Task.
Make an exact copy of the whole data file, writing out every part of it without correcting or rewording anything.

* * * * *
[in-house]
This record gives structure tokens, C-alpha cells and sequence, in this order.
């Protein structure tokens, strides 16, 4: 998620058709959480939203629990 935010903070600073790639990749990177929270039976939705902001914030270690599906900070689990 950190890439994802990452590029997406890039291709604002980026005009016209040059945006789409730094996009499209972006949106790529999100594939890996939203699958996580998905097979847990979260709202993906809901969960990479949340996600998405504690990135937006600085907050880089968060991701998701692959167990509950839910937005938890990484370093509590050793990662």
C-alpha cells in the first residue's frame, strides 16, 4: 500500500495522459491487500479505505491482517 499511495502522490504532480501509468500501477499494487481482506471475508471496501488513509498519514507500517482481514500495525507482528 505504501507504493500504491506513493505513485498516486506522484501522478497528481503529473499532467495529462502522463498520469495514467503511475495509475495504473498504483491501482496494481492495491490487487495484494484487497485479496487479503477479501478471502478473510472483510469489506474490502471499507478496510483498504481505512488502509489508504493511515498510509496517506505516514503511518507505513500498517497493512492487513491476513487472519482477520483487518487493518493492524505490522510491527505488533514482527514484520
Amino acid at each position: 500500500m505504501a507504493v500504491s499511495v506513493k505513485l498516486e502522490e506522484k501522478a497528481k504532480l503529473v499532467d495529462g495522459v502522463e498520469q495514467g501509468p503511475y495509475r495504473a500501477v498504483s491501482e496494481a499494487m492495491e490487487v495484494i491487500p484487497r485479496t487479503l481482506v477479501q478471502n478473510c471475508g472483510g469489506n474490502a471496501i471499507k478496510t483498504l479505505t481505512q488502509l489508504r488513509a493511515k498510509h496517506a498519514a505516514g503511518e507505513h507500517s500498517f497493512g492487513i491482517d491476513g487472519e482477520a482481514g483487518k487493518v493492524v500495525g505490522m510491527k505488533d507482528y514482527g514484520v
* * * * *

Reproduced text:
[in-house]
This record gives structure tokens, C-alpha cells and sequence, in this order.
């Protein structure tokens, strides 16, 4: 998620058709959480939203629990 935010903070600073790639990749990177929270039976939705902001914030270690599906900070689990 950190890439994802990452590029997406890039291709604002980026005009016209040059945006789409730094996009499209972006949106790529999100594939890996939203699958996580998905097979847990979260709202993906809901969960990479949340996600998405504690990135937006600085907050880089968060991701998701692959167990509950839910937005938890990484370093509590050793990662």
C-alpha cells in the first residue's frame, strides 16, 4: 500500500495522459491487500479505505491482517 499511495502522490504532480501509468500501477499494487481482506471475508471496501488513509498519514507500517482481514500495525507482528 505504501507504493500504491506513493505513485498516486506522484501522478497528481503529473499532467495529462502522463498520469495514467503511475495509475495504473498504483491501482496494481492495491490487487495484494484487497485479496487479503477479501478471502478473510472483510469489506474490502471499507478496510483498504481505512488502509489508504493511515498510509496517506505516514503511518507505513500498517497493512492487513491476513487472519482477520483487518487493518493492524505490522510491527505488533514482527514484520
Amino acid at each position: 500500500m505504501a507504493v500504491s499511495v506513493k505513485l498516486e502522490e506522484k501522478a497528481k504532480l503529473v499532467d495529462g495522459v502522463e498520469q495514467g501509468p503511475y495509475r495504473a500501477v498504483s491501482e496494481a499494487m492495491e490487487v495484494i491487500p484487497r485479496t487479503l481482506v477479501q478471502n478473510c471475508g472483510g469489506n474490502a471496501i471499507k478496510t483498504l479505505t481505512q488502509l489508504r488513509a493511515k498510509h496517506a498519514a505516514g503511518e507505513h507500517s500498517f497493512g492487513i491482517d491476513g487472519e482477520a482481514g483487518k487493518v493492524v500495525g505490522m510491527k505488533d507482528y514482527g514484520v